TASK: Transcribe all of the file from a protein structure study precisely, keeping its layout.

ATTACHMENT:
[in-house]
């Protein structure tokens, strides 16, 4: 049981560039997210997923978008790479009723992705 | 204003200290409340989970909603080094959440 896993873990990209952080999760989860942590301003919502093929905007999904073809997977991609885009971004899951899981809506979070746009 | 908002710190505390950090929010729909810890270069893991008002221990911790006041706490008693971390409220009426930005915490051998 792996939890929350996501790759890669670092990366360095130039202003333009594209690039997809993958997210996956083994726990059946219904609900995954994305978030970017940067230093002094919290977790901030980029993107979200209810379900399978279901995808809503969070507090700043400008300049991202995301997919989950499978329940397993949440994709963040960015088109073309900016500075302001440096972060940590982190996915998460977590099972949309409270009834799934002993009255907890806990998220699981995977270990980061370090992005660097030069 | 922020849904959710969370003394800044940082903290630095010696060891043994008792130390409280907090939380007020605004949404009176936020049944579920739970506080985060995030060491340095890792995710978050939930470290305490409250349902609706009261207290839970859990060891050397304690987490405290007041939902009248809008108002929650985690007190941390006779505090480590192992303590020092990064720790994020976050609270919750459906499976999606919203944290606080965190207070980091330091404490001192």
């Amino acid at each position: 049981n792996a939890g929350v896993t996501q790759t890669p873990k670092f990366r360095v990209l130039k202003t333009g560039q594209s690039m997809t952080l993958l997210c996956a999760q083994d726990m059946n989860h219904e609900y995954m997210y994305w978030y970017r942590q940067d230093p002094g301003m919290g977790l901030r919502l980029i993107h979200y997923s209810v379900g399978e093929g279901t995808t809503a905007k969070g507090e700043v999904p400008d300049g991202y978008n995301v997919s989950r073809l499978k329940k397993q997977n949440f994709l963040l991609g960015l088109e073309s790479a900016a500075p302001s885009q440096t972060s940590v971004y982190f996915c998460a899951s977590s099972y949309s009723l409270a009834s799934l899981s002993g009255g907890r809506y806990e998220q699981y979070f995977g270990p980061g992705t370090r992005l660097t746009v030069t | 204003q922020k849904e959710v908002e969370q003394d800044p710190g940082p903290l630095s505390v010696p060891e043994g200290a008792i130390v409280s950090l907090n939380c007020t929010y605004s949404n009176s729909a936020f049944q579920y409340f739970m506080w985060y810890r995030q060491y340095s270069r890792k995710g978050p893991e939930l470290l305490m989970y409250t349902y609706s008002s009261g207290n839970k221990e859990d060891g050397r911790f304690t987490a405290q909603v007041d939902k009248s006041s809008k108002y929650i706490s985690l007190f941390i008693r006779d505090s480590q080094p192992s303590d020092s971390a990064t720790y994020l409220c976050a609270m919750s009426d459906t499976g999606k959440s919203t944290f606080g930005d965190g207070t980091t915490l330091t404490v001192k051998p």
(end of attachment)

[in-house]
């Protein structure tokens, strides 16, 4: 049981560039997210997923978008790479009723992705 | 204003200290409340989970909603080094959440 896993873990990209952080999760989860942590301003919502093929905007999904073809997977991609885009971004899951899981809506979070746009 | 908002710190505390950090929010729909810890270069893991008002221990911790006041706490008693971390409220009426930005915490051998 792996939890929350996501790759890669670092990366360095130039202003333009594209690039997809993958997210996956083994726990059946219904609900995954994305978030970017940067230093002094919290977790901030980029993107979200209810379900399978279901995808809503969070507090700043400008300049991202995301997919989950499978329940397993949440994709963040960015088109073309900016500075302001440096972060940590982190996915998460977590099972949309409270009834799934002993009255907890806990998220699981995977270990980061370090992005660097030069 | 922020849904959710969370003394800044940082903290630095010696060891043994008792130390409280907090939380007020605004949404009176936020049944579920739970506080985060995030060491340095890792995710978050939930470290305490409250349902609706009261207290839970859990060891050397304690987490405290007041939902009248809008108002929650985690007190941390006779505090480590192992303590020092990064720790994020976050609270919750459906499976999606919203944290606080965190207070980091330091404490001192």
């Amino acid at each position: 049981n792996a939890g929350v896993t996501q790759t890669p873990k670092f990366r360095v990209l130039k202003t333009g560039q594209s690039m997809t952080l993958l997210c996956a999760q083994d726990m059946n989860h219904e609900y995954m997210y994305w978030y970017r942590q940067d230093p002094g301003m919290g977790l901030r919502l980029i993107h979200y997923s209810v379900g399978e093929g279901t995808t809503a905007k969070g507090e700043v999904p400008d300049g991202y978008n995301v997919s989950r073809l499978k329940k397993q997977n949440f994709l963040l991609g960015l088109e073309s790479a900016a500075p302001s885009q440096t972060s940590v971004y982190f996915c998460a899951s977590s099972y949309s009723l409270a009834s799934l899981s002993g009255g907890r809506y806990e998220q699981y979070f995977g270990p980061g992705t370090r992005l660097t746009v030069t | 204003q922020k849904e959710v908002e969370q003394d800044p710190g940082p903290l630095s505390v010696p060891e043994g200290a008792i130390v409280s950090l907090n939380c007020t929010y605004s949404n009176s729909a936020f049944q579920y409340f739970m506080w985060y810890r995030q060491y340095s270069r890792k995710g978050p893991e939930l470290l305490m989970y409250t349902y609706s008002s009261g207290n839970k221990e859990d060891g050397r911790f304690t987490a405290q909603v007041d939902k009248s006041s809008k108002y929650i706490s985690l007190f941390i008693r006779d505090s480590q080094p192992s303590d020092s971390a990064t720790y994020l409220c976050a609270m919750s009426d459906t499976g999606k959440s919203t944290f606080g930005d965190g207070t980091t915490l330091t404490v001192k051998p």